There have always been people who spread information that others wanted kept secret, even if the medium was word-of-mouth. Exposing information on the Internet happened before Assange and will continue, even though he gets credit for doing it on a grand scale. Leaking only the information that will grab the world’s attention means there’s lots of other stuff out there that will not see the light of day. Good journalists have plenty of story ideas. But they often work for profit-driven companies that allow them limited time and resources to investigate.

Meanwhile, the Internet has unimaginable troves of information. But millions of people have little or no access. Those who do, even those of us with time and skills, may have difficulty sorting through all the crap. In the Assange case, every day seems to bring a new alligator in the sewer. (Can this really be his computer-dating profile from 2006? If so, a close reading will be forthcoming.)

People are still repeating the lie that consensual sex can be prosecuted as rape in Sweden. Liberals bang our heads against the wall when we see how many people believe that WMDs were found in Iraq and that Obama is a Muslim. Our side shouldn't do the same.

I wrote about the sex-crime allegations against Assange Dec. 3. Since no one reads me, I'm glad Jessica Valenti had an article on rape Friday in the Washington Post. The Guardian has a piece on Swedes who don't believe the conspiracy theorists. Some supporters said he had been charged with “sex by surprise,” a category that doesn't exist in Swedish law. For those who hadn't already looked it up in the Urban Dictionary and then jumped off a bridge, NY mag explained that “sex by surprise” is a trivializing synonym for rape.

People who confuse WikiLeaks and Wikipedia get laughs. WikiLeaks = very sexy and serious. Wikipedia = you can’t trust it because, theoretically, anyone can publish or edit information. As PC magazine notes:
WikiLeaks actually has much stronger editorial controls when compared to Wikipedia. The worldwide network of volunteer editors at WikiLeaks determines newsworthiness -- not the public.
In journalism in democracies, editors are known. People can investigate their background and that of their bosses, including financial ties. Former colleagues of Assange have questioned WikiLeak's finances. Birgitta, the parliament member, said:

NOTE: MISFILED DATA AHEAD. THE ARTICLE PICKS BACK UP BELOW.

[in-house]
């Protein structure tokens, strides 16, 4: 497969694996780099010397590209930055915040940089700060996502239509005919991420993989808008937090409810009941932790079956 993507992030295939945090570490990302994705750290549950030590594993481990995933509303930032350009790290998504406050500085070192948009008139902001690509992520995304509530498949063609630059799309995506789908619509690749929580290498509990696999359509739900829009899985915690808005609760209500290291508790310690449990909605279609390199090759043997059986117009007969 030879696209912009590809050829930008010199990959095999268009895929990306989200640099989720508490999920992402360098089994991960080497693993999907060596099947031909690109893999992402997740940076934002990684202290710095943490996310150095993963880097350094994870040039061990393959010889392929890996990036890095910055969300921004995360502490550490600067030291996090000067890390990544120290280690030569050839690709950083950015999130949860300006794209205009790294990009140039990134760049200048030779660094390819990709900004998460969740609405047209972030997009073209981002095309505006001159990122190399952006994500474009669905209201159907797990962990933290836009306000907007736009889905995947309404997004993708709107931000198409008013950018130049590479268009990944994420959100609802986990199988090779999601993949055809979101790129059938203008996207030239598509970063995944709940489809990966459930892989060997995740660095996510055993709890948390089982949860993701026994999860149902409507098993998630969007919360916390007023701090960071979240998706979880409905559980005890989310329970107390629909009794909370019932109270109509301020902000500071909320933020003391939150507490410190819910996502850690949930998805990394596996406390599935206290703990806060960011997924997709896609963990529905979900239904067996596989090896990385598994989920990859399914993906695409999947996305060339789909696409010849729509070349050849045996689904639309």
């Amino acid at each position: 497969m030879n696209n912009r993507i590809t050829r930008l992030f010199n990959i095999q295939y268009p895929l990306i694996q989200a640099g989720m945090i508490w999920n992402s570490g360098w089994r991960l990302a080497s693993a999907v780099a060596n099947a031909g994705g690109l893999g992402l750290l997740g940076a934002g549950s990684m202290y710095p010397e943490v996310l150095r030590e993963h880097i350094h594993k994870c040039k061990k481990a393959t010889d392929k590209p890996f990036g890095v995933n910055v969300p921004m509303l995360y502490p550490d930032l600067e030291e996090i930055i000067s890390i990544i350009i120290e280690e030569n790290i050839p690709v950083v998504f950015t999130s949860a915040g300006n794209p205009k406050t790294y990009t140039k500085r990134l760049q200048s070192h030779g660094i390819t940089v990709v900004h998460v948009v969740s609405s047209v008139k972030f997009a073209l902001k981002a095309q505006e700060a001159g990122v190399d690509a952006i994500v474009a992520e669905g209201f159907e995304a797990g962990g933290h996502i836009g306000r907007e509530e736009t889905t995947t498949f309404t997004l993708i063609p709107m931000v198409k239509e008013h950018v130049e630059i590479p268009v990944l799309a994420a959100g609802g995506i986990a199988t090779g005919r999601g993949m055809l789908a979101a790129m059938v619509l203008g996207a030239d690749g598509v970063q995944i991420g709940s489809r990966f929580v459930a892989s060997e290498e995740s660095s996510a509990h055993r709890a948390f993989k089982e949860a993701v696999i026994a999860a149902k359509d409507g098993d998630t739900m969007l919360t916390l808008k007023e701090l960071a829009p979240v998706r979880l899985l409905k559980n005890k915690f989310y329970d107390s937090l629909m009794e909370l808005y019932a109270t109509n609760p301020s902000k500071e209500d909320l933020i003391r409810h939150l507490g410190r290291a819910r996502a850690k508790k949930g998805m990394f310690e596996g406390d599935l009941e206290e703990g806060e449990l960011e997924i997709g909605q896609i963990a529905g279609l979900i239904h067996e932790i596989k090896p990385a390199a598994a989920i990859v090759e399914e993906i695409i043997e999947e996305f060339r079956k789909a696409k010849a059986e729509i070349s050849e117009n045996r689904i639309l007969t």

You can't run an organisation like this with one person in charge. Maybe there's nothing wrong with the money, but why can't he be transparent about it?
Is it possible that people donated to WikiLeaks not knowing their money might go to defend Assange against accusations of rape and other sex crimes? He has an army of lawyers in different countries that have spun conspiracy theories about the women making the accusations. When he wanted a new lawyer in Sweden, however, he hired one whose defense is all too common: The women lied because they were jealous and they wanted to get back at him.

Meanwhile, the group handling the defense of Pfc. Bradley Manning, the alleged whistleblower, said WikiLeaks hasn’t paid all it promised for his defense. Protesters are demanding: “Free Assange.”Where are the T-shirts and signs saying, “Free Manning”? quotes him saying that decision-making must be based on truth. I guess they decided they had enough truth to write off the women.

Before Assange turned himself in, he was sheltered in a club for journalists. They, too, must be convinced that the women are lying, even though they haven’t heard all the evidence. (Here’s my guess: Men dominate as club members.) Here's more from Birgitta:
There are two sides to the story and these women are on the receiving end of a lot of hate mail. How does anyone who calls for his release and the dropping of the charges know the truth? In this battle for Julian's release, Bradley Manning has been forgotten. ... [T]his creating of a martyr and icon [in Assange] has got completely out of control.
Assange has poisoned WikiLeaks for me. I look forward to OpenLeaks, which is supposed to launch Monday.